5 reasons interest rate hikes won’t smash your ASX shares

Central banks are getting itchy, so stock markets are nervous. But one expert reckons investors don’t have much to worry about.

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An ASX share investor holding up a chart under the weight of interest rates

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It looks like the ‘free money’ party is nearing the end as the Reserve Bank of Australia and other central banks consider winding down their COVID-19 assistance.

“The US Federal Reserve is starting to ‘talk about talking about tapering’ (or slowing) its bond buying, and Fed officials are signalling the start of rate hikes in 2023,” said AMP Capital chief economist Dr Shane Oliver.

“In Australia, the RBA is also slowly heading towards the exit of easy money with 0.1% funding for banks ending this month… and a speech by Governor [Philip] Lowe dropping a reference to the conditions for a rate hike as being ‘unlikely to be met until 2024 at the earliest’.”

But Oliver, writing on a AMP Ltd (ASX: AMP) blog, reckons stock investors have little to worry about.

The volatility seen the last few weeks may continue, he said, but that would be all standard cyclical behaviour.

“Shares are vulnerable to a correction. They have run very hard and we are now in a seasonally weak period of the year – so the rough patch could have further to go,” said Oliver. 

“However, we would see this as just normal gyrations for this stage in the cycle.”

Oliver presented 5 reasons why he thought shareholders are in the clear.

Monetary policy is still ‘ultra-easy’

While money might not be quite as ‘free’ as now, it’ll still remain pretty cheap.

“Tapering of bond purchases is not monetary tightening, it’s just slower easing,” said Oliver.

“While some emerging country central banks have raised rates, rate hikes in the US and Australia are still 18 months to 2 years away and the ECB and Bank of Japan are further behind.”

Oliver added that the current inflation spike was temporary anyway.

“Various commodity prices have rolled over – eg US timber prices down nearly 50%,” he said.

“US wages pressure will subside as enhanced unemployment benefits end and schools return, sending workers back into the jobs market, and it will be similar in Australia when backpackers return.”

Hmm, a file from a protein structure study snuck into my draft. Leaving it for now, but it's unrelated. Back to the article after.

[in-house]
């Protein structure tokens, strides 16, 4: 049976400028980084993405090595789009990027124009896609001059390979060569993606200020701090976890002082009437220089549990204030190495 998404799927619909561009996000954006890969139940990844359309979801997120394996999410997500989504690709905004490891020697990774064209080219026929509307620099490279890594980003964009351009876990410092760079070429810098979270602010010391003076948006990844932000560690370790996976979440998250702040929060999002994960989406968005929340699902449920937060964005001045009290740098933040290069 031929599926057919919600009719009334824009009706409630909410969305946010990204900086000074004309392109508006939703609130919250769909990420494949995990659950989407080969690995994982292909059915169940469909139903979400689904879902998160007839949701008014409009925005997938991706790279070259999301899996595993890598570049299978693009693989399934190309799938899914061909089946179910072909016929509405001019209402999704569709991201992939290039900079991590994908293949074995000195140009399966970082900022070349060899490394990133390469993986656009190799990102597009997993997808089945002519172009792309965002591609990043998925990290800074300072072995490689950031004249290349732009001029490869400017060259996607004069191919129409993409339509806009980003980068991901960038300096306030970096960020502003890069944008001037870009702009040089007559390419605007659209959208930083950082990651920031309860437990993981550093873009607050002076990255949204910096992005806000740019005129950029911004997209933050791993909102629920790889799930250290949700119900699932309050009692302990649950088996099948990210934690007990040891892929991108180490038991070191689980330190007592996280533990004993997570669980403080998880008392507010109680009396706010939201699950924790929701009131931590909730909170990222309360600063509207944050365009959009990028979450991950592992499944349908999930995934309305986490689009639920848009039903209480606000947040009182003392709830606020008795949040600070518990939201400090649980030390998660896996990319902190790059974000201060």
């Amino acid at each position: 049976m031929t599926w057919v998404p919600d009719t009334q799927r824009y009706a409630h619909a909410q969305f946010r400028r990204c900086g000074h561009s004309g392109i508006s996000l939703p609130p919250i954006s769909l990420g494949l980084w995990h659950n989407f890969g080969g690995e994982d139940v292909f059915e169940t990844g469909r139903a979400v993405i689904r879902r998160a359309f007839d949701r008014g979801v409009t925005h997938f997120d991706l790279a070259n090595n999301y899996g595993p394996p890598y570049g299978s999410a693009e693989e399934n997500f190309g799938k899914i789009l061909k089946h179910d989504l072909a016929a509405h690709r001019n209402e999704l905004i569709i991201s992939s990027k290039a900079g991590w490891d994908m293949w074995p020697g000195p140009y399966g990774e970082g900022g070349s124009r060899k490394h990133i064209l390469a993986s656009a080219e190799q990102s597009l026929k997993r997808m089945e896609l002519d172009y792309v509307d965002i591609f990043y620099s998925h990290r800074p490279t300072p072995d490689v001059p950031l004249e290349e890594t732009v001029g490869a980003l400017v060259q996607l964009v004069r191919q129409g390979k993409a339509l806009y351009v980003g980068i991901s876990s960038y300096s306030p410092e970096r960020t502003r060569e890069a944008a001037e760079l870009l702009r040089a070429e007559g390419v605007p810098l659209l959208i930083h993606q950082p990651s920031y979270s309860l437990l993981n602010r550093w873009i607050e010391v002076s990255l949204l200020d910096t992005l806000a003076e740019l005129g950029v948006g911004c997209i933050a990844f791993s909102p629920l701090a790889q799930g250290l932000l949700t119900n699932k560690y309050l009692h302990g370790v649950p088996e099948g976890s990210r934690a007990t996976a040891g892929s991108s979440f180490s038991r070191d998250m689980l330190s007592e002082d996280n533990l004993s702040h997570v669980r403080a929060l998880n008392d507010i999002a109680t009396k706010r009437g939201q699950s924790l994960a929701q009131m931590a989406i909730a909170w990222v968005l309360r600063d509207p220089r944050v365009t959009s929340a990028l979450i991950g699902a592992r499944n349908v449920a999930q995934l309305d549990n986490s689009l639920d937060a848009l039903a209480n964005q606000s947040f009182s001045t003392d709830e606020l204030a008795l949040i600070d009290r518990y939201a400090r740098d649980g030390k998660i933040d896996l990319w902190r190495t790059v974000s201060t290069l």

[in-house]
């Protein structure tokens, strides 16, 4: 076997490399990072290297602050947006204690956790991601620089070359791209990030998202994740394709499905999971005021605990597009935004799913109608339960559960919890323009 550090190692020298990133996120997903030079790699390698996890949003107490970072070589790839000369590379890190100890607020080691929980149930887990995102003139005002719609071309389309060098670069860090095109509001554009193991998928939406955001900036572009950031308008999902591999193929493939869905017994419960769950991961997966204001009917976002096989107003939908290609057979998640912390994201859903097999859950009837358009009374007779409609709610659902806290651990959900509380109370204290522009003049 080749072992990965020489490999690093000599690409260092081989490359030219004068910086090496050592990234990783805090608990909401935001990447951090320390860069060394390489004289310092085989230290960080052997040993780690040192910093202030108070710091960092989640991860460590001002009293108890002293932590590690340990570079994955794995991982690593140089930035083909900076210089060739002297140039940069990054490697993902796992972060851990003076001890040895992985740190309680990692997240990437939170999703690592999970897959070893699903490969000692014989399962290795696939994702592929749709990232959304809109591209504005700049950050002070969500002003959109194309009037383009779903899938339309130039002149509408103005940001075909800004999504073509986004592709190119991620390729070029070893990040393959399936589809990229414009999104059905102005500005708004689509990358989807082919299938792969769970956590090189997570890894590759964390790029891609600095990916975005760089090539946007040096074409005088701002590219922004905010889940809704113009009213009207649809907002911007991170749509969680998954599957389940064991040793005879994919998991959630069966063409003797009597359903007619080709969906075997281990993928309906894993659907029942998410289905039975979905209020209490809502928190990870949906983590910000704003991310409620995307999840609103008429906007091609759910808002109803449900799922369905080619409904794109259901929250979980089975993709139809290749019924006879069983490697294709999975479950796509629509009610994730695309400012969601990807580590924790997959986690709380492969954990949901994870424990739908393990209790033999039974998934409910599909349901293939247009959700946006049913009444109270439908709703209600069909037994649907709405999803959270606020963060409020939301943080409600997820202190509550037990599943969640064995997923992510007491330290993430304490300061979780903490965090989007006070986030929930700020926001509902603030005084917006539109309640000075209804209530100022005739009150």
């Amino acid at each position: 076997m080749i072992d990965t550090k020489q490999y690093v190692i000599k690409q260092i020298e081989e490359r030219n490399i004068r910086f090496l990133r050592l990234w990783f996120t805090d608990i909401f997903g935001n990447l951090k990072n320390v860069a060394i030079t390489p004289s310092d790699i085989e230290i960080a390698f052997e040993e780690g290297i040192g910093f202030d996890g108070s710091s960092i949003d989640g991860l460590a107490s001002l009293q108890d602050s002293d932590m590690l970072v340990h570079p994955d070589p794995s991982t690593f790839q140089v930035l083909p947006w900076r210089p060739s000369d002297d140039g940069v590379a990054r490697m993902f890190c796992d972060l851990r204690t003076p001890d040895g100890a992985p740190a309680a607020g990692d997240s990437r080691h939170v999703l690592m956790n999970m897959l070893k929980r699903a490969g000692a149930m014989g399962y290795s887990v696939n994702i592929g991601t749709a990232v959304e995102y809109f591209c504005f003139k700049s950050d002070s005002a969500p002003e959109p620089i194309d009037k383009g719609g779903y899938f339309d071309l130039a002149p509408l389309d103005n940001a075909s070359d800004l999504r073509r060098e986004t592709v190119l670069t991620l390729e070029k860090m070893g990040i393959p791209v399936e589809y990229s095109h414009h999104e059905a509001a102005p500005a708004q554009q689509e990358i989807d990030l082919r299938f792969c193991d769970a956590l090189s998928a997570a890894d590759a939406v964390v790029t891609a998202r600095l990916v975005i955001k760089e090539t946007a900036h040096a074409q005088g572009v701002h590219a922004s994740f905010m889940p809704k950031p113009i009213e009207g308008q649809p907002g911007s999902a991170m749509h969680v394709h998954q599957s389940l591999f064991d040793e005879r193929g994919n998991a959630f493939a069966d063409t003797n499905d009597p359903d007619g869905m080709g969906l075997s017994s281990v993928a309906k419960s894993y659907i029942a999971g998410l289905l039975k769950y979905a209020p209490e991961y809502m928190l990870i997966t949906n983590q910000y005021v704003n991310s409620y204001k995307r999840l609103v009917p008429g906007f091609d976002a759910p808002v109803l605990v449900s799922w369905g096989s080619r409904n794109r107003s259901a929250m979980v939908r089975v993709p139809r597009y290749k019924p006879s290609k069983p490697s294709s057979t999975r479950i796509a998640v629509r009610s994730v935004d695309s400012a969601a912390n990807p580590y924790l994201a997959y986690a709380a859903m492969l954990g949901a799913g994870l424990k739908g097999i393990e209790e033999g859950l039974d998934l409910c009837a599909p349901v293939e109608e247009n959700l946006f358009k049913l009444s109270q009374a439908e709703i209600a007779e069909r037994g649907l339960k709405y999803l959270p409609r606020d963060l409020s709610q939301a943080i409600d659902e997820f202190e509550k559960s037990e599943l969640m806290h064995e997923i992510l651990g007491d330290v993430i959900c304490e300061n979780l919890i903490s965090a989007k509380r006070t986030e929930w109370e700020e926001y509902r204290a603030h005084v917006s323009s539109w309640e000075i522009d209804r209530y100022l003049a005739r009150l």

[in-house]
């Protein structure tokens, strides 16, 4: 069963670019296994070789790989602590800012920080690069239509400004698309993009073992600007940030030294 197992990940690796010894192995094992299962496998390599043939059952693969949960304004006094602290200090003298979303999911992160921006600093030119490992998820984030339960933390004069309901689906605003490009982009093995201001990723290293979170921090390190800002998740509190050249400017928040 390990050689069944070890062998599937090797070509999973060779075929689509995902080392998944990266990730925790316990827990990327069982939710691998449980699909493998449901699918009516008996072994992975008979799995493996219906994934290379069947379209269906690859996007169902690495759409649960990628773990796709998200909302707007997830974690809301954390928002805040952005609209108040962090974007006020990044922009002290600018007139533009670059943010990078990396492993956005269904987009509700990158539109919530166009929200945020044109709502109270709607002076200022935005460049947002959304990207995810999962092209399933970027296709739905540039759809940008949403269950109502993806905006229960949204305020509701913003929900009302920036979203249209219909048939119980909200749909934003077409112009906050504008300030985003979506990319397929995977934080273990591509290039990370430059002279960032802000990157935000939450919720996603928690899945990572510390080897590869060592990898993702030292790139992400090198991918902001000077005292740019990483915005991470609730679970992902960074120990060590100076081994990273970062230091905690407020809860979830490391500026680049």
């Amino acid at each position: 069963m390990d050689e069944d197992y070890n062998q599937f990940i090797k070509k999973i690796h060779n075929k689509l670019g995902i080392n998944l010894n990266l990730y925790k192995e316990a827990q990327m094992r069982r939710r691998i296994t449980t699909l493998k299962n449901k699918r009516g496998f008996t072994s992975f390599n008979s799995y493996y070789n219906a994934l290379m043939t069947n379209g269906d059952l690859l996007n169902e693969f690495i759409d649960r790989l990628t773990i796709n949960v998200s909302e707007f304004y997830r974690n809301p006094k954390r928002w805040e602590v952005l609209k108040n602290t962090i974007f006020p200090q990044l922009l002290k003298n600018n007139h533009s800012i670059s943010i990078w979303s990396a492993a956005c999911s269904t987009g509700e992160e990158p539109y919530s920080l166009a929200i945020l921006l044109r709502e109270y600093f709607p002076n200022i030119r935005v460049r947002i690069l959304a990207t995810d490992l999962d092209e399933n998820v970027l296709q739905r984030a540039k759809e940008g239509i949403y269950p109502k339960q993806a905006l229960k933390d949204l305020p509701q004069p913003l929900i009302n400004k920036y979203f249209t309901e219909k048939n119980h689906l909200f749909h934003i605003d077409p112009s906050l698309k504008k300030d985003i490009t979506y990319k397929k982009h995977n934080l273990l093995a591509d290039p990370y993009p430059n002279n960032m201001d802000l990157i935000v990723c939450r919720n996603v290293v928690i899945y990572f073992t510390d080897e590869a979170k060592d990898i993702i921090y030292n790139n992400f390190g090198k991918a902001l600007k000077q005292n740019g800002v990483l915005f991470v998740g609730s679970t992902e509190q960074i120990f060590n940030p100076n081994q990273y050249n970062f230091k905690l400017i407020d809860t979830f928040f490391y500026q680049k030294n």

Good news is good news

Oliver reminded investors that the central banks’ hawkish shift simply reflected the positive recovery in economies around the world.

“With monetary stimulus having done its job, the need for emergency monetary settings is starting to recede,” he said.

“The recent shift in tone from central banks is most unlikely to signal that they are backing away from their commitments to getting inflation sustainably back to target – rather it reflects the reality that as recovery has been stronger than expected, they will likely meet their objectives earlier than previously expected.”

Shares rose through the last ‘taper’

The last prolonged period of stimulus tapering in the United States was from December 2013 to September and October 2014, according to Oliver.

And stocks actually rose through it.

“This is likely because tapering is a slowing in easing — not actual tightening — and rates were still low,” he said.

“There is no reason to expect a different outcome through the next taper, particularly given that the start of tapering is being well flagged.”

Maybe a short dip but shares will rise again

History is on the side of share investors, according to Oliver, even when the interest rate hikes arrive.

“The experience of the last 30 years suggests an initial dip in share markets around the first rake hike but then the bull market resumes.”

He presented 1994, 2004 and 2015 as examples where rate rises depressed stock markets for a short while, then it was back to gains again.

“Recession did not come for 7 years after the February 1994 first hike, for 3.5 years after the June 2004 first hike and for 4 years after the December 2015 first hike — and that was due to the pandemic,” said Oliver.

“This is because the first rate hike only takes monetary policy from very easy to a bit less easy. And it’s only when monetary policy becomes tight after numerous rate hikes that the economy gets hit. This is all a long way off as even the first hike is a while away.”

Current times are consistent with the investment cycle

Even if you don’t believe anything else that he said, Oliver reckons the current bumpy ride in markets perfectly fits into the narrative of the investment cycle.

“Right now, we are likely in phase 2 of the investment cycle. Monetary support is likely starting to diminish (albeit only slowly), and we are now more dependent on earnings growth,” he said.

“This shifting of the gears from the phase 1 valuation driven gains typically sees some slowing in average share market gains. But the trend remains up and we are likely still a fair way away from the unambiguous overheating and exhaustion evident at the end of a cyclical bull market.”

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Motley Fool contributor Tony Yoo has no position in any of the stocks mentioned. The Motley Fool Australia’s parent company Motley Fool Holdings Inc. has no position in any of the stocks mentioned. The Motley Fool Australia has no position in any of the stocks mentioned. The Motley Fool has a disclosure policy. This article contains general investment advice only (under AFSL 400691). Authorised by Bruce Jackson.

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